Using material from item A and elsewhere, assess different Marxist views of the relationship between crime and social class. (21)
The traditional Marxists believe that the main cause of crime is the capitalist society. They believe that crime is inevitable because capitalism is criminogenic, by it’s very nature it causes crime. David Gordon argues that crime is a rational response to the capitalist system and hence it is found in all social classes, even thought the statistics make it seem to be a largely working class phenomenon,. Poverty may mean that crime is the only way that the working class can survive, as crime may e the only way that they can obtain the consumer goods encouraged by the capitalist advertising, resulting in utilitarian crimes such as theft.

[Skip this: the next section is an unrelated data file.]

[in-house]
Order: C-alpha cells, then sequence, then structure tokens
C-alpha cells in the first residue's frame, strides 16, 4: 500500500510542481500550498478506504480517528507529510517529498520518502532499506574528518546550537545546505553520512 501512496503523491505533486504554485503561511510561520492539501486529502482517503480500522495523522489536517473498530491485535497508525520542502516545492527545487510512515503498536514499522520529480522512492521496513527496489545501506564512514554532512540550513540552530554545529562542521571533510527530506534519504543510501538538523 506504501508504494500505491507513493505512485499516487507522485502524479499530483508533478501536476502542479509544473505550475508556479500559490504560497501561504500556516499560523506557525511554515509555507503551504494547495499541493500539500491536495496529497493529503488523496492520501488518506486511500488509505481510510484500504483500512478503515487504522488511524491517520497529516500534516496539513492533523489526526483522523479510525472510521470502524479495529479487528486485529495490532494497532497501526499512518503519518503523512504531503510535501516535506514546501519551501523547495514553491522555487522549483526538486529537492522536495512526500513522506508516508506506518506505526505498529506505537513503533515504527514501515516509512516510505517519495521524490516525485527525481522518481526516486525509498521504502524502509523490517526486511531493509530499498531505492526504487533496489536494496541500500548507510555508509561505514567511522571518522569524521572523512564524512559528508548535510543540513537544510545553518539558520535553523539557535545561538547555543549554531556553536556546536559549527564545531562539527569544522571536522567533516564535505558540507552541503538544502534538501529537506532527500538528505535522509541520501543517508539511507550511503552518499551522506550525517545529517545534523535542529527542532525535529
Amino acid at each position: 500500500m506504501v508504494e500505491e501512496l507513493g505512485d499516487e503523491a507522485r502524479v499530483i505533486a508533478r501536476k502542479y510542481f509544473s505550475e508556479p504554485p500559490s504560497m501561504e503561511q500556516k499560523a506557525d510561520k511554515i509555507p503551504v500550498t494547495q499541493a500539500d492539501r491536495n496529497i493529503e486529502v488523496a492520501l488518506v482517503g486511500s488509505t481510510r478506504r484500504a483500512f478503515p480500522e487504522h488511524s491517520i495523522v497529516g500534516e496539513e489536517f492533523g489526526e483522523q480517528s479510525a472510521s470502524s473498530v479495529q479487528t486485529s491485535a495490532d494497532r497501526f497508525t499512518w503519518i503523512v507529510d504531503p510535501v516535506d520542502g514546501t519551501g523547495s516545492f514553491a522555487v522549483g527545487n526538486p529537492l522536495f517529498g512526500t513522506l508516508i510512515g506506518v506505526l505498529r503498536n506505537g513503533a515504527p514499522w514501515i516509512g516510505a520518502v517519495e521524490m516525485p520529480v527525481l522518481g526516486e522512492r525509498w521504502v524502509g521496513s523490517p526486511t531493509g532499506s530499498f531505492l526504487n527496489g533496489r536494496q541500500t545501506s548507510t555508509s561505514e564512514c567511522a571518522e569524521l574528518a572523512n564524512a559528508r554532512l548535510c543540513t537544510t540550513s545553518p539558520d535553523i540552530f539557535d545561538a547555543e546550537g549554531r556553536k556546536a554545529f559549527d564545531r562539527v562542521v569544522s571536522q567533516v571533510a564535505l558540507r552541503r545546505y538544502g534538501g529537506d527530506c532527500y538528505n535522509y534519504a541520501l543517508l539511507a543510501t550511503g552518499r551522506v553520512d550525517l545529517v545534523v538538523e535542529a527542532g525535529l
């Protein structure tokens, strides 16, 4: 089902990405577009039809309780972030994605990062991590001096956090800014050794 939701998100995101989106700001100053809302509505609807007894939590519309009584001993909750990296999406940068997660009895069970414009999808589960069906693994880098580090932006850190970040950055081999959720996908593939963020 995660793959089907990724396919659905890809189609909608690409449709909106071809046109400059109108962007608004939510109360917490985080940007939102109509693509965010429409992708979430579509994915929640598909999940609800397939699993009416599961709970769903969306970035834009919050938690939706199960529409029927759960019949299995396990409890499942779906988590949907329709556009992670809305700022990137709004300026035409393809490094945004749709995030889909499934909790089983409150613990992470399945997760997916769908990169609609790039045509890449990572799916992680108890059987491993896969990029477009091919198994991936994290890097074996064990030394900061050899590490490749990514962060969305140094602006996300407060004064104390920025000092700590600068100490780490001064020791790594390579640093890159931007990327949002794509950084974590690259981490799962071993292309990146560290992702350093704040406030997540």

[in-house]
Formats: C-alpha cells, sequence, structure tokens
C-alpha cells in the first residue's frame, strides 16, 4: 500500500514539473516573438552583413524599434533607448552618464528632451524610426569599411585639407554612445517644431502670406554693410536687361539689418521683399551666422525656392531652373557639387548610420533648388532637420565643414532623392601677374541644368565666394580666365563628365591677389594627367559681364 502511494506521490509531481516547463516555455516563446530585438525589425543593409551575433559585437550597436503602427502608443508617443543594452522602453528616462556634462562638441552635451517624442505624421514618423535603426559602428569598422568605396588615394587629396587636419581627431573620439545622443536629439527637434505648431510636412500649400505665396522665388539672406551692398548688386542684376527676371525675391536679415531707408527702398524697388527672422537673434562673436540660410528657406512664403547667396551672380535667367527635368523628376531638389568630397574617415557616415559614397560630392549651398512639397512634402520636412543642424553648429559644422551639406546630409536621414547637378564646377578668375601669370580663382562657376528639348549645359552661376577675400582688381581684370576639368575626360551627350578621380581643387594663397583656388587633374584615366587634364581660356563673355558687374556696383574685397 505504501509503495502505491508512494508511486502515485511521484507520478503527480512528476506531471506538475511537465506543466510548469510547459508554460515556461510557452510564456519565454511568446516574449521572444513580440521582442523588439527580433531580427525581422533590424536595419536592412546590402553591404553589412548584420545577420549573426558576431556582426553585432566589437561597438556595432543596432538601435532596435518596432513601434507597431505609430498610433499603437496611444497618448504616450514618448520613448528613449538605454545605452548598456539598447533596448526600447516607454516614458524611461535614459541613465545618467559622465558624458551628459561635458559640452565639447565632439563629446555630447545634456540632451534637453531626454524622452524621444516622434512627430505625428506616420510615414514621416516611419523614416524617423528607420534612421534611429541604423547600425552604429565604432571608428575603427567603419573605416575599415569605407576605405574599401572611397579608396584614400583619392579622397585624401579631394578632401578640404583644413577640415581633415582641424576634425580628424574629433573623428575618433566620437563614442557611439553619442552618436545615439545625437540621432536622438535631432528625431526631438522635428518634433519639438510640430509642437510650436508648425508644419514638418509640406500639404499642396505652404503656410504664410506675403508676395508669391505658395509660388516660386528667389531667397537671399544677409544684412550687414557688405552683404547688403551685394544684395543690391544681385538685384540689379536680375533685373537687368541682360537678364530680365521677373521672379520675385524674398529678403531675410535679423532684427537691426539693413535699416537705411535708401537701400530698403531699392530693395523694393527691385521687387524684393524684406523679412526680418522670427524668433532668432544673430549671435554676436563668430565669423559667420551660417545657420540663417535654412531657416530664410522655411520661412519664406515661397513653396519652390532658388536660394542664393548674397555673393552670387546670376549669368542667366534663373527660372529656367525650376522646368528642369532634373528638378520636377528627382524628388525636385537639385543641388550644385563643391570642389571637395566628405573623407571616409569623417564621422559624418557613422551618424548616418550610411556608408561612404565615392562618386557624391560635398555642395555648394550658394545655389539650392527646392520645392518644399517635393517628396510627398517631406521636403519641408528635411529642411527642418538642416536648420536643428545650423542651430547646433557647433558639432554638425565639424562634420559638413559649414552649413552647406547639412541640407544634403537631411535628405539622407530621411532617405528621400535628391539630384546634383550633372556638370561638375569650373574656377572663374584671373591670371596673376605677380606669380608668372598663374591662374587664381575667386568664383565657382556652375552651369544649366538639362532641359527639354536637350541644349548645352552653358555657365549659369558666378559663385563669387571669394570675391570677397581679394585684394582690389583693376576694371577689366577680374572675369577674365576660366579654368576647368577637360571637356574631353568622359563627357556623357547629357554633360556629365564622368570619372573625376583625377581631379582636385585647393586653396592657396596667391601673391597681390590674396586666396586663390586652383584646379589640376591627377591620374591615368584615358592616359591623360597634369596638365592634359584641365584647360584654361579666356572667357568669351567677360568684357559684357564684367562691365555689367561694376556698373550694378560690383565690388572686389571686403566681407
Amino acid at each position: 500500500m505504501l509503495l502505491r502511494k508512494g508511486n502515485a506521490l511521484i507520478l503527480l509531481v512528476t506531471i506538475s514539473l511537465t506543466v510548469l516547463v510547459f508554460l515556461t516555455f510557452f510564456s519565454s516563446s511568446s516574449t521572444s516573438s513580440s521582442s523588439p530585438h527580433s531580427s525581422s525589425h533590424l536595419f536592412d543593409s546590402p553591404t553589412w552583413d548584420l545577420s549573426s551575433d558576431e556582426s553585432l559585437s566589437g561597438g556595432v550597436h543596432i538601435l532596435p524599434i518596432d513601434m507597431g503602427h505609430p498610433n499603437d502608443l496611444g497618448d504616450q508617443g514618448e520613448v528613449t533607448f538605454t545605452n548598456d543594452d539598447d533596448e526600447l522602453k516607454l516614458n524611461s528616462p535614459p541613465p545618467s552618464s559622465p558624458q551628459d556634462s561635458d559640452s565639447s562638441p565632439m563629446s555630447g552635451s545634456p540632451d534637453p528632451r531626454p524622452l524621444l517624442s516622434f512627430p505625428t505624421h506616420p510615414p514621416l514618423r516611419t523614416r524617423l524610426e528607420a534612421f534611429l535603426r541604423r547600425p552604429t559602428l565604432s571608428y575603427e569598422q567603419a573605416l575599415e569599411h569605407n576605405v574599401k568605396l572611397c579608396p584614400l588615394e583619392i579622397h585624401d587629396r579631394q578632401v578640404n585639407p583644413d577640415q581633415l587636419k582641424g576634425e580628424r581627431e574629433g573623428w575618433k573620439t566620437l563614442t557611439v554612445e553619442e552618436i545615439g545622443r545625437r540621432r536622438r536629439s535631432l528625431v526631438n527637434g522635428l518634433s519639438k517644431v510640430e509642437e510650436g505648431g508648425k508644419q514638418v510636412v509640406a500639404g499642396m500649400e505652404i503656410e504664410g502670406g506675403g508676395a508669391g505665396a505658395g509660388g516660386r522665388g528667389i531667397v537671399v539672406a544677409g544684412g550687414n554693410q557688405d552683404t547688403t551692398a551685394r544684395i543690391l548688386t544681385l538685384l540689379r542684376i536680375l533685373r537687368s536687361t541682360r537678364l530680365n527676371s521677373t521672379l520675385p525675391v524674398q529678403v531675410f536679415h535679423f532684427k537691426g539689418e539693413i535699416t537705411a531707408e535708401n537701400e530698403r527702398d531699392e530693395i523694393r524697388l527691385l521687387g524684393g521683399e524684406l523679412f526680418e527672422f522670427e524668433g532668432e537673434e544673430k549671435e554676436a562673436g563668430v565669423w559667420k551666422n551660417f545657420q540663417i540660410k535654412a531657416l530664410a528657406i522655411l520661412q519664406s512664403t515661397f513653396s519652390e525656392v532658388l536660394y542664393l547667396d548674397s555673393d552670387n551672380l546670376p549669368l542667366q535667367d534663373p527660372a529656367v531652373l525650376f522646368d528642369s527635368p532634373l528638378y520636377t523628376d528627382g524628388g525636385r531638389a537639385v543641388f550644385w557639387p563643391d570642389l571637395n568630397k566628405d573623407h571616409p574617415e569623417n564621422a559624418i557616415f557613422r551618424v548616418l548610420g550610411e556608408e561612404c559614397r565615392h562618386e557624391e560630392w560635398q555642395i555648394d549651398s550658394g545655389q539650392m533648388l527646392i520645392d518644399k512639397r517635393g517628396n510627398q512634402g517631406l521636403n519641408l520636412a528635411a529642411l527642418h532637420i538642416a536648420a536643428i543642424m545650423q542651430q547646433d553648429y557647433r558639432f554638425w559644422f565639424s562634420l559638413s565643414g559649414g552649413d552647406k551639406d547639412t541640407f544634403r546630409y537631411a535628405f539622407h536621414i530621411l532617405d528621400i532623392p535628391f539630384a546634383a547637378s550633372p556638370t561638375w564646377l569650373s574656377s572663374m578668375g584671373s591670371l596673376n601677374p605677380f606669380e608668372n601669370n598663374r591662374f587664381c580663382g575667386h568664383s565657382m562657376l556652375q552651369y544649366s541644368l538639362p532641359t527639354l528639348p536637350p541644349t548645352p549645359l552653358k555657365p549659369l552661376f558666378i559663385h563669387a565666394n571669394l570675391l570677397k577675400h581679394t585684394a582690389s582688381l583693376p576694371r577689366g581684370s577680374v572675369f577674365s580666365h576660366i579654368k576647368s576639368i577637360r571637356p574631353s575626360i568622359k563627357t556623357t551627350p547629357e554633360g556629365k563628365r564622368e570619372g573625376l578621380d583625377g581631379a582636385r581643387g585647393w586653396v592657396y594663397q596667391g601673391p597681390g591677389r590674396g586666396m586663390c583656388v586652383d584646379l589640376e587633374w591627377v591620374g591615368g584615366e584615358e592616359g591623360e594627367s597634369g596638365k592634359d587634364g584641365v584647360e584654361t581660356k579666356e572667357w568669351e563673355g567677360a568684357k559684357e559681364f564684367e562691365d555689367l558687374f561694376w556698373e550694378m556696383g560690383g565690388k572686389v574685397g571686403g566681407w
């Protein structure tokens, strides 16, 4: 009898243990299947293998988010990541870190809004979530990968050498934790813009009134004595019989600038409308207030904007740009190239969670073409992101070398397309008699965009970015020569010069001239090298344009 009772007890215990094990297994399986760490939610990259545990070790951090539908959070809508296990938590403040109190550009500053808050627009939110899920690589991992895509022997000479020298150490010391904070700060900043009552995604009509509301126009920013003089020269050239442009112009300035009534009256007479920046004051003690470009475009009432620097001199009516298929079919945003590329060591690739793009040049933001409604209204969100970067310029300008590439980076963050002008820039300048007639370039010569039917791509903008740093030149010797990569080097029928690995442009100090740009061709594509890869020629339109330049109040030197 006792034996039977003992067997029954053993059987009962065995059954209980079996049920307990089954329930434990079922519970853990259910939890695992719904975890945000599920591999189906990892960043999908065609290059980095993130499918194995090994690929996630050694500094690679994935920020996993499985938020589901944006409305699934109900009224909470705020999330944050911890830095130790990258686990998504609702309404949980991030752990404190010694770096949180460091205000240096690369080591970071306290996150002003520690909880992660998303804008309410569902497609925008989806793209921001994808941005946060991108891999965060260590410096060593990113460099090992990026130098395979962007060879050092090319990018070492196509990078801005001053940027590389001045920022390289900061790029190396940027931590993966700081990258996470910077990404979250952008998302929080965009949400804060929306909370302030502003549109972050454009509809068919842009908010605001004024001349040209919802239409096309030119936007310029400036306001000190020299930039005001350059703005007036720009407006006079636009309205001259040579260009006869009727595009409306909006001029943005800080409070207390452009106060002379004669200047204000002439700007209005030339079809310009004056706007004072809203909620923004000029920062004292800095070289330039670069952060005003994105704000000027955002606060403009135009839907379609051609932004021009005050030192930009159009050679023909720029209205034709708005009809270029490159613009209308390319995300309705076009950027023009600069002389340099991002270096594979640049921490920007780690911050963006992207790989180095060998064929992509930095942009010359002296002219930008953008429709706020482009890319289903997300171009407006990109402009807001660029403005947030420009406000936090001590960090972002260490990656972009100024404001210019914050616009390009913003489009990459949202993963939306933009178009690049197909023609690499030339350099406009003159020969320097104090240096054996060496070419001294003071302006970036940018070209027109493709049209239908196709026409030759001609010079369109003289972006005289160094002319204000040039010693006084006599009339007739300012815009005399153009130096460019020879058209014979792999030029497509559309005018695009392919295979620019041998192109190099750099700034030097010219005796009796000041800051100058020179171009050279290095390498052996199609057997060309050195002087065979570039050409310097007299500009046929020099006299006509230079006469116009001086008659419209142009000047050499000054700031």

However, it isn’t always utilitarian crime that the working class commit as sometimes the alienation and lack of control over their lives may lead to frustration and aggression which results in non-utilitarian crimes such as vandalism and violence.
Marxist’s sometimes argue the state and law-making are a cause of crime because they believe that all laws serve the ruling class, most law is based on protecting private property. The crimes of the working class and ethnic minorities are punished harshly while crimes of the powerful go unnoticed. The ruling class also have the power to prevent the introduction of laws that would threaten their interests. Thus, for example, there are few laws that seriously challenge the unequal distribution of wealth.
Laureen Snider argues that the capitalist state is reluctant to pass laws that regulate the activities of businesses or threaten their profitability which is why the crime statistics show the working class to be the largest perpetrators of crime.
Selective enforcement is another Marxist view on crime and social class. Jeffrey Reiman said that the more likely a crime is to be committed by higher class people,...